I think most habits us highly effective language learners have are that we're dogged, persistent, self-confident pieces of work that don't take anything for granted and work hard to get where we are. We've got a source of motivation that doesn't run dry (I think I am one of those people that thinks that if I have to work up the motivation to do something, I should be doing something else, unless it's basic survival stuff). There are specific routines I would recommend, but since routines vary and everyone's different I always think that I need to work with a person individually before I can comment on what would likely benefit that person. (And I get paid to do that job, so...)
I honestly don't care what other people think anymore about what my levels are like and whether my Czech is a B1.3 or a B2.778 or a C4 explosive. (It's obviously the last one). I speak loads of languages at mediocre levels and they've still been useful. I think I tend to get further in my slightly Dutch-accented, grammatically obnoxious German than some people who have spent their lives analysing Goethe. My habit is that I just use German when I need it, whenever that happens to be, and that I do it with the confidence that I can manage things in German however horrible things may turn out to be.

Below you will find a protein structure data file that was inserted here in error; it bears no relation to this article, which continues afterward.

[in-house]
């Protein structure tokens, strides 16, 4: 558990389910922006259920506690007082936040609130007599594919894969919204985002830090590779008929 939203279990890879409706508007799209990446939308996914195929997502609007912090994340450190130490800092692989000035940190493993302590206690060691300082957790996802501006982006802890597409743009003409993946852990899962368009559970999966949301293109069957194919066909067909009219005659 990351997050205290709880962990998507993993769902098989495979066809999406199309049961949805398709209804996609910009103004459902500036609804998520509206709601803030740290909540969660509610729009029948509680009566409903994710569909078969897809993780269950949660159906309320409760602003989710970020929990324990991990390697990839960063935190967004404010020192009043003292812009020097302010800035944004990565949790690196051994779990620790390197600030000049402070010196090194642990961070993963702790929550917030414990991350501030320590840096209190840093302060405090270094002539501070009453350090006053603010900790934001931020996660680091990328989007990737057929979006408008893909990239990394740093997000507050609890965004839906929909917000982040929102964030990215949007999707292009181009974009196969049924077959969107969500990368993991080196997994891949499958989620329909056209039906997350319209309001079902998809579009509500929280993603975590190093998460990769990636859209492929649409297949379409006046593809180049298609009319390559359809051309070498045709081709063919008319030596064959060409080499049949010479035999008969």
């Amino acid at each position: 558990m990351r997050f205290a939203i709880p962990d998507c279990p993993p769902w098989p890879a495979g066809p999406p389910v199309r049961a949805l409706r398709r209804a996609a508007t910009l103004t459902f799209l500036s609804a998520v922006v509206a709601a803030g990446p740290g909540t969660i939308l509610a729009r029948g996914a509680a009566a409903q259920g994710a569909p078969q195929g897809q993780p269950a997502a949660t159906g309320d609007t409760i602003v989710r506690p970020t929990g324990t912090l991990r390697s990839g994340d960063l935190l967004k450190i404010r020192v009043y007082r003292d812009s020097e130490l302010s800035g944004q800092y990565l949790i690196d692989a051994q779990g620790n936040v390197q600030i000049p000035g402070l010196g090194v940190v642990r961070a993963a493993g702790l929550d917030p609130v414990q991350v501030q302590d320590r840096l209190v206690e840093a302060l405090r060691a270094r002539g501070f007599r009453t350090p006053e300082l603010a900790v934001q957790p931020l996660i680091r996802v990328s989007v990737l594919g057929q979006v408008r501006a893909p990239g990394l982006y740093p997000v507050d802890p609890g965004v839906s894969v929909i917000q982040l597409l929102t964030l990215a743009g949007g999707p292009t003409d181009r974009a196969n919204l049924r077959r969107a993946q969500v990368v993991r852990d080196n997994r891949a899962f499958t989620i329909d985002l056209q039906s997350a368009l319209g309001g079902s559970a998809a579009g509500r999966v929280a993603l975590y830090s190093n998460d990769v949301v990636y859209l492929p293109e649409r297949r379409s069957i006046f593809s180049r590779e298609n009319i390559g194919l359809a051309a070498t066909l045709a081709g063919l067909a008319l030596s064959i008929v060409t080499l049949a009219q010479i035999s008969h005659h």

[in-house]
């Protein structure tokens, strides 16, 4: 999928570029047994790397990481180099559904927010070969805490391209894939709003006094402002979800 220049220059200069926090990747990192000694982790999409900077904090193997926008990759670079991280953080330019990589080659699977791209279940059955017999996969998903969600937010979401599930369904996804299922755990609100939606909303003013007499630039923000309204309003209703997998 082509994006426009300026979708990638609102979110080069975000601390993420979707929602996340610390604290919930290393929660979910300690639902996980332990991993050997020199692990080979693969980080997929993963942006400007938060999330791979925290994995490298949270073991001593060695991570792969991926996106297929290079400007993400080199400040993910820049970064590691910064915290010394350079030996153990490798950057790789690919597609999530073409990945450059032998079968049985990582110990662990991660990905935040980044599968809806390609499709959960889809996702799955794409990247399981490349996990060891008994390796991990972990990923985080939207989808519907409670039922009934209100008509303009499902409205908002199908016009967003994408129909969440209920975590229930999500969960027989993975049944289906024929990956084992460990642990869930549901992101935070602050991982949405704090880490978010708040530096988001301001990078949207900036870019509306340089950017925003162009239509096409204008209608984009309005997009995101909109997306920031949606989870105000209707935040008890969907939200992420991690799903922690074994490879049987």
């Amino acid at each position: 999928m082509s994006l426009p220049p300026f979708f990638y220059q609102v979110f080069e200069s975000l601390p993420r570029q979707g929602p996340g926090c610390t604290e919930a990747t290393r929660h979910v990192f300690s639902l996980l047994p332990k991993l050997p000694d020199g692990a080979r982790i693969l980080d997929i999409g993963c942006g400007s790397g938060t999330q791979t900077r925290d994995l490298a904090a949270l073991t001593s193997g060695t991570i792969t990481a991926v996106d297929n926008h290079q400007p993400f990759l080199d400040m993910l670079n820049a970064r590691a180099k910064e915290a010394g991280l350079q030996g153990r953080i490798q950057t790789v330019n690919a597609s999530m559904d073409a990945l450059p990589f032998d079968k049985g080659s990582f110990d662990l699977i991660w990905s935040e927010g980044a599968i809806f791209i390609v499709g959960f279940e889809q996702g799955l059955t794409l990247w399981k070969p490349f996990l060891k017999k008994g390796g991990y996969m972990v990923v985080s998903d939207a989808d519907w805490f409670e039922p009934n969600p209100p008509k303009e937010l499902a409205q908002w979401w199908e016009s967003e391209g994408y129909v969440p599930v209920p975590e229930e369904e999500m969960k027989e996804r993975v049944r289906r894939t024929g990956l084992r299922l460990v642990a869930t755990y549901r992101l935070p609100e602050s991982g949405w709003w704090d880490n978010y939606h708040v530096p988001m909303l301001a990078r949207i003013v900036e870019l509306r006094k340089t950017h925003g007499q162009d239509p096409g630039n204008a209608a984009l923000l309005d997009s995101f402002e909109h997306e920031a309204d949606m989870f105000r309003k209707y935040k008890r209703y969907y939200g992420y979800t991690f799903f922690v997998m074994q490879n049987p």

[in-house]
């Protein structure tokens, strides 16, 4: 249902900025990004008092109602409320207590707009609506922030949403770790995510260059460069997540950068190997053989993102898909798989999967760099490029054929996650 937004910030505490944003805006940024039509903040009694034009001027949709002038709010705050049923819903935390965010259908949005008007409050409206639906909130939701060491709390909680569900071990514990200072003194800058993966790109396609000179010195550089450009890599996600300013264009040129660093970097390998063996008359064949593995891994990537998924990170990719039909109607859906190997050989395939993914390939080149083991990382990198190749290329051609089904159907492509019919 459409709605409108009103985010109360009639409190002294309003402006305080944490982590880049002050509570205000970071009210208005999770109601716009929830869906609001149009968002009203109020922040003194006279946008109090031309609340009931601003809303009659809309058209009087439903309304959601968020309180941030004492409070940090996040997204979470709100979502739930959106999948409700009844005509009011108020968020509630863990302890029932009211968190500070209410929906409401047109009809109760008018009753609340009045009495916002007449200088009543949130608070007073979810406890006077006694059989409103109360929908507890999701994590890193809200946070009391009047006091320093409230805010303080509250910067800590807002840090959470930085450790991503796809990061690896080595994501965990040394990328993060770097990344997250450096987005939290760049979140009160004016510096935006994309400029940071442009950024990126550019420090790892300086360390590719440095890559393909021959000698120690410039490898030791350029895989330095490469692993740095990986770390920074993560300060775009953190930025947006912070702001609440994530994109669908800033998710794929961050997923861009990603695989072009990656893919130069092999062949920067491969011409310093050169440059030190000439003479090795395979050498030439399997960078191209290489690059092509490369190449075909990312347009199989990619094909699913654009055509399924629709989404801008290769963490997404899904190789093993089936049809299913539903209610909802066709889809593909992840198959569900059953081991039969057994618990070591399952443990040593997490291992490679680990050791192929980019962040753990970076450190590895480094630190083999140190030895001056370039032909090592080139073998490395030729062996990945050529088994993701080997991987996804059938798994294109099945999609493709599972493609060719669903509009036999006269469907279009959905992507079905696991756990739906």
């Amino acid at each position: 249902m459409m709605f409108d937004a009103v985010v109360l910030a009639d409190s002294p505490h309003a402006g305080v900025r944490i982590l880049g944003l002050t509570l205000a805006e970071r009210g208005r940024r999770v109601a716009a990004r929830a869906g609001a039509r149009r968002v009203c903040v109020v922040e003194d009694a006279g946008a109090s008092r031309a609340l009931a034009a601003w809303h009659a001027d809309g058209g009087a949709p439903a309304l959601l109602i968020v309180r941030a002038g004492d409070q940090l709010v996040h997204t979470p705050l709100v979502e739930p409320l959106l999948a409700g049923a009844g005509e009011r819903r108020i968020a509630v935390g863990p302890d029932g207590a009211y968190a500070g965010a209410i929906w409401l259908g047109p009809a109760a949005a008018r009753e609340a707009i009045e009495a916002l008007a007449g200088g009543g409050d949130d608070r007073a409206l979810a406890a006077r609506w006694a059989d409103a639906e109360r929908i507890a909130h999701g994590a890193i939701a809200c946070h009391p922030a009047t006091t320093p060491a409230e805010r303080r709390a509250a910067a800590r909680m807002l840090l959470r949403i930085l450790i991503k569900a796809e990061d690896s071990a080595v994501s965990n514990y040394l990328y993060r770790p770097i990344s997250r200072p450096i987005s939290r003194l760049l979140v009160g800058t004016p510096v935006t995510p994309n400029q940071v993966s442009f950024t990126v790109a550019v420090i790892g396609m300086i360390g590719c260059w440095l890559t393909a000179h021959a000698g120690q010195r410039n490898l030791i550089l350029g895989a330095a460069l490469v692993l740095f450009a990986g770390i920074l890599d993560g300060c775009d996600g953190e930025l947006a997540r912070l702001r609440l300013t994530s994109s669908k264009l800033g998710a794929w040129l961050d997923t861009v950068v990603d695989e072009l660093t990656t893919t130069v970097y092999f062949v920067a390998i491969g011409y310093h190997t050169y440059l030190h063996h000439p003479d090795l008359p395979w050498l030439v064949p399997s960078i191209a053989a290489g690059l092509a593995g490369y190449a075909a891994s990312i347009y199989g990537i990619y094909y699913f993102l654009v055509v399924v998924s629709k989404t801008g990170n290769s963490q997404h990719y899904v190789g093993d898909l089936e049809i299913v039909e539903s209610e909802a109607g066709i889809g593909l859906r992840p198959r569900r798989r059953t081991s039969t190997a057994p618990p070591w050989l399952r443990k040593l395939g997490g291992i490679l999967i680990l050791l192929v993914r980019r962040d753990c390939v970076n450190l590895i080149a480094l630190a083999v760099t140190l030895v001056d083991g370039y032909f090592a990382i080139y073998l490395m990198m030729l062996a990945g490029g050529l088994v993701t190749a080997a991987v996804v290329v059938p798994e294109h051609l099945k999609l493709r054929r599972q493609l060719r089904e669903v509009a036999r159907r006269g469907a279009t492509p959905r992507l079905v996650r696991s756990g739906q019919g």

I like to think that most polyglots I know are effective, have fun with their languages, and manage very well. I, personally, though, will make a point of only presenting at Gatherings/Conferences in non-English tongues from now on, just because as a polyglot I find that more fun. Most of those people I know (and they're not necessarily the ones with the most media attention) are effective because they know what they want, why they want it, and go for it no holds barred.
Diaries left with cryptic entries
Preferred pronouns: feminine.